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Spatially and temporally resolved studies of electron transfer reactions in solutions and thin organic surfaces

Tivanski, Alexei V. (2005) Spatially and temporally resolved studies of electron transfer reactions in solutions and thin organic surfaces. Doctoral Dissertation, University of Pittsburgh. (Unpublished)

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Understanding electron transfer (ET) on the nanoscale is important to both the frontier of fundamental science and to applications in molecular electronics. Ultrafast infrared spectroscopy and conducting probe atomic force microscopy (CP-AFM) are valuable tools in studies of temporally and spatially resolved ET reactions in solutions and surfaces. Static optical metal-metal charge transfer spectra, infrared absorption spectra at different temperatures, resonance Raman spectra, and polarized light transient spectra are employed to reveal the solvent and vibrational coupling to reverse ET in transition metal complex [(CN)5OsCNRu(NH3)5]-. Experimental evidence that the non-totally symmetric vibrational mode is populated after reverse electron transfer is presented.An electrical conduction study of nanocontacts between gold-grafted polythiophene film and conductive tip under different applied load using CP-AFM is presented. The importance of the adhesion force between a conducting probe and a conductive surface for characterization of electrical properties is demonstrated.A method to measure localized charge within a molecular circuit that shows negative differential resistance via CP-AFM is presented. The voltage region over which conduction through Au-supported 11-ferrocenylundecanethiol self-assembled monolayer (SAM) was enhanced was found to strongly correlate with the region over which the scanning probe tip experienced capacitive attraction to the surface. A mechanism involving two-step resonant hole transfer via sequential oxidation and subsequent reduction is proposed.Single-molecule electrical conduction studies are presented to evaluate how the molecular linking unit influences the tunneling efficiency in metal-Molecule-metal (m-M-m) junctions. CP-AFM was employed to compare the molecular conduction of two ð-bonded molecules, one with a single thiol linker and another with a conjugated double thiol linker at both ends of the molecules. The results demonstrating that the molecule with the conjugated double thiol linkers displays higher conduction than the non-conjugated single thiol-Au contacts are presented.The electrical conduction studies of m-M-m junctions formed between Au-supported SAMs of 1-hexanethiol, 11-ferrocenylundecanethiol, and a Pt-coated AFM tip under different compressing forces using CP-AFM are presented. The observed junction resistance had two distinct power law scaling changes with compressing force. Different scaling regions were described through the change in the area of contact, tunneling distance and structure of the film under compression.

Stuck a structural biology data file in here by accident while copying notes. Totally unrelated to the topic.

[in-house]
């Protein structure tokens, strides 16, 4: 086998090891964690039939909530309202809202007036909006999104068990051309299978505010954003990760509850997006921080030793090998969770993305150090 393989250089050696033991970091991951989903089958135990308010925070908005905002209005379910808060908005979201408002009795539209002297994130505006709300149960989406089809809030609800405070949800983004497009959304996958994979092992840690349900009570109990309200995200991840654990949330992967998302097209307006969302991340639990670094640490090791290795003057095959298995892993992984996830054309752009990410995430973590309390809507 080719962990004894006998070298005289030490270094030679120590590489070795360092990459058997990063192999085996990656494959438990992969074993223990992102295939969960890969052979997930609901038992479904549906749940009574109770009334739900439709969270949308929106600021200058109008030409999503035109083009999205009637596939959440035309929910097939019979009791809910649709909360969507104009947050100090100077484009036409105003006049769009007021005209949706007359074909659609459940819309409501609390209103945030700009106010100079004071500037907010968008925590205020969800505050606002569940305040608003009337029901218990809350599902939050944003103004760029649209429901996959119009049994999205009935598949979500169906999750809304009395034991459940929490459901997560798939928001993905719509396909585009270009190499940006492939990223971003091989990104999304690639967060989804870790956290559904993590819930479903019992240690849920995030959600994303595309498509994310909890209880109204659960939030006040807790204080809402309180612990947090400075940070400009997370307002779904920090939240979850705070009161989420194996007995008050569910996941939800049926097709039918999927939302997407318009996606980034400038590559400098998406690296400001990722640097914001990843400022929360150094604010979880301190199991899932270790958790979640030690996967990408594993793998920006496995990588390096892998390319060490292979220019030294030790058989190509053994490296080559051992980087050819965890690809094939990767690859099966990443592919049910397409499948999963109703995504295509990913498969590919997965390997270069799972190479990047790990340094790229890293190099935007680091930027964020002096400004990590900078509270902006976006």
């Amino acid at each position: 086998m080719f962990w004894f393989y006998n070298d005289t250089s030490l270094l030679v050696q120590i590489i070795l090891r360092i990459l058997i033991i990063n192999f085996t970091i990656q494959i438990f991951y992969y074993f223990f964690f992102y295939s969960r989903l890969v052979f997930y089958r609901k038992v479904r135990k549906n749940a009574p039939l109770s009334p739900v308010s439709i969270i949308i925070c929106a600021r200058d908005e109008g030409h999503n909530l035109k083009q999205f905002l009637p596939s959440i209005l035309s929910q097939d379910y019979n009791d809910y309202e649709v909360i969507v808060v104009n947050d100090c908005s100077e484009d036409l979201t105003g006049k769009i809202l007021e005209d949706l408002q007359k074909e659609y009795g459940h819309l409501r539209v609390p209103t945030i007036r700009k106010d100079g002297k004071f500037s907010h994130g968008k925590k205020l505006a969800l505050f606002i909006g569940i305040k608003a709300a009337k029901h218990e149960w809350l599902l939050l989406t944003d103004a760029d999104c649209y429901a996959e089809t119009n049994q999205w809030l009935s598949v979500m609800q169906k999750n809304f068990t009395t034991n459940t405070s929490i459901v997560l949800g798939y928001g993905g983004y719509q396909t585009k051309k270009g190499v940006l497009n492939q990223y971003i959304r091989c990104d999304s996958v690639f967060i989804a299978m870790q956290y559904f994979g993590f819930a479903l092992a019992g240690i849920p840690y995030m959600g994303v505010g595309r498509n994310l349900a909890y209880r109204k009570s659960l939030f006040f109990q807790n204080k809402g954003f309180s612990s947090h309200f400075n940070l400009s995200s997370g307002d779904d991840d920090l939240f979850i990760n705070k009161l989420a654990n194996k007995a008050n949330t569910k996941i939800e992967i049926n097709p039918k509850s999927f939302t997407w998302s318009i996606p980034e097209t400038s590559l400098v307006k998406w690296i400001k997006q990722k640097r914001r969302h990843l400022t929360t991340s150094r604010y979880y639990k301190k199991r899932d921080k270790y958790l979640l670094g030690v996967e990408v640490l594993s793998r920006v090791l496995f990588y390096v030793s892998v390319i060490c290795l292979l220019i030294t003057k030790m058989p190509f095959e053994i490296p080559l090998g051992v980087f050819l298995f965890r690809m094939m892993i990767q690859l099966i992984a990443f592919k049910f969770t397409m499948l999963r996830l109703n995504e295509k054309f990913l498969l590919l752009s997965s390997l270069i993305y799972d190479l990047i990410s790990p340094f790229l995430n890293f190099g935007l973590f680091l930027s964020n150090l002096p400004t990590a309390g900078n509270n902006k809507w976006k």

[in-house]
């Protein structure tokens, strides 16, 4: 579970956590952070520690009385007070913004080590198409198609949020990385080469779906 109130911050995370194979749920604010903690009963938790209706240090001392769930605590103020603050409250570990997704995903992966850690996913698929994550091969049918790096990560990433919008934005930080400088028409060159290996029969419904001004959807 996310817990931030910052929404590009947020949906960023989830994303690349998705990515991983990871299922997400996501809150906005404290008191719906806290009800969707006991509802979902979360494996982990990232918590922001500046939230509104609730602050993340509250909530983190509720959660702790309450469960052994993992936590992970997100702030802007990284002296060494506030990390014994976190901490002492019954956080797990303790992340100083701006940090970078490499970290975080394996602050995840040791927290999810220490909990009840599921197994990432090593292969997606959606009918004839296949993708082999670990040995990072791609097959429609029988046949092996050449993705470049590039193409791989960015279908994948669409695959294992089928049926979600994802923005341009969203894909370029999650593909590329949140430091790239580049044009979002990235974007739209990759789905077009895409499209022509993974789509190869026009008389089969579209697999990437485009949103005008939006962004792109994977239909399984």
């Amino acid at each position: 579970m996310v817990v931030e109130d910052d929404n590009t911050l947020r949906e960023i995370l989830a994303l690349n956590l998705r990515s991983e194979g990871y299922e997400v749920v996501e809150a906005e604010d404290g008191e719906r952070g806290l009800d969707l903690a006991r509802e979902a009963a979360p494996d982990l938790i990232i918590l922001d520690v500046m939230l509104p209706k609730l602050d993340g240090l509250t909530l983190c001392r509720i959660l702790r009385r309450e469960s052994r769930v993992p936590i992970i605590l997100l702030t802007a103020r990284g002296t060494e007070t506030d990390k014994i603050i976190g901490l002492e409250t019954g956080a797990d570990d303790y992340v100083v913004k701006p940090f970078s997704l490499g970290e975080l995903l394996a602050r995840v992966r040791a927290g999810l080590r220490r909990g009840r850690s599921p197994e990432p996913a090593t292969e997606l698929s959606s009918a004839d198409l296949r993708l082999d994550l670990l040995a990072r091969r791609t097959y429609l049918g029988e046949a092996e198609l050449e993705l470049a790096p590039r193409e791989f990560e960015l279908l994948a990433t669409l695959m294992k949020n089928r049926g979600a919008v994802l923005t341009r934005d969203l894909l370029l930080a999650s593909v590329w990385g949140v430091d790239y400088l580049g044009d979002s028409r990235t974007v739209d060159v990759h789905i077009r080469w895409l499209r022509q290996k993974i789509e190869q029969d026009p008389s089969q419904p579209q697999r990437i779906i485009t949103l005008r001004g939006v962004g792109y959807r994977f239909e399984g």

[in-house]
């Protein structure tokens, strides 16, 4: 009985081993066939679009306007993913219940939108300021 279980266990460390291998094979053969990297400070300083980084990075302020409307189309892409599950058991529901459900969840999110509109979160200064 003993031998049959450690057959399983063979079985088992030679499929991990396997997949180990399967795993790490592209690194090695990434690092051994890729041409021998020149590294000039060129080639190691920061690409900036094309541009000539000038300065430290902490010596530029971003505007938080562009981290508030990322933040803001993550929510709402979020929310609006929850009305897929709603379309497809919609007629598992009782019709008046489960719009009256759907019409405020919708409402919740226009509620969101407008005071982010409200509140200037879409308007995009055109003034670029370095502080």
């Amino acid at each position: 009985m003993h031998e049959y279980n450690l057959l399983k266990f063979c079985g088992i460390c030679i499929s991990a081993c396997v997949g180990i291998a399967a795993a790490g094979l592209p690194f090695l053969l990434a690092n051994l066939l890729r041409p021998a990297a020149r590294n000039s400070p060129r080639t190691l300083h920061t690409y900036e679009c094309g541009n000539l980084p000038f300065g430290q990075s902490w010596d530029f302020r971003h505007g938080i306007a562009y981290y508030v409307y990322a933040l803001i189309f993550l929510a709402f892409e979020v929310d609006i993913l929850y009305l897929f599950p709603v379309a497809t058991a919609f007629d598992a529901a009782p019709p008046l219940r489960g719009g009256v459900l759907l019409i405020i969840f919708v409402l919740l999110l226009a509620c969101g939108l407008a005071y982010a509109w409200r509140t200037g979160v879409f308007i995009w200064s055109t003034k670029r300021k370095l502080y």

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Item Type: University of Pittsburgh ETD
Status: Unpublished
CreatorsEmailPitt UsernameORCID
Tivanski, Alexei V.alexei@pitt.eduALEXEI
ETD Committee:
TitleMemberEmail AddressPitt UsernameORCID
Committee ChairWalker, Gilbert
Committee MemberWaldeck, David Hdave@pitt.eduDAVE
Committee MemberSiska, Peter
Committee MemberKowalewski,
Date: 6 June 2005
Date Type: Completion
Defense Date: 15 April 2005
Approval Date: 6 June 2005
Submission Date: 22 April 2005
Access Restriction: No restriction; Release the ETD for access worldwide immediately.
Institution: University of Pittsburgh
Schools and Programs: Dietrich School of Arts and Sciences > Chemistry
Degree: PhD - Doctor of Philosophy
Thesis Type: Doctoral Dissertation
Refereed: Yes
Uncontrolled Keywords: capacitive force; charge transfer; trapped positive charges
Other ID:, etd-04222005-042002
Date Deposited: 10 Nov 2011 19:40
Last Modified: 15 Nov 2016 13:41


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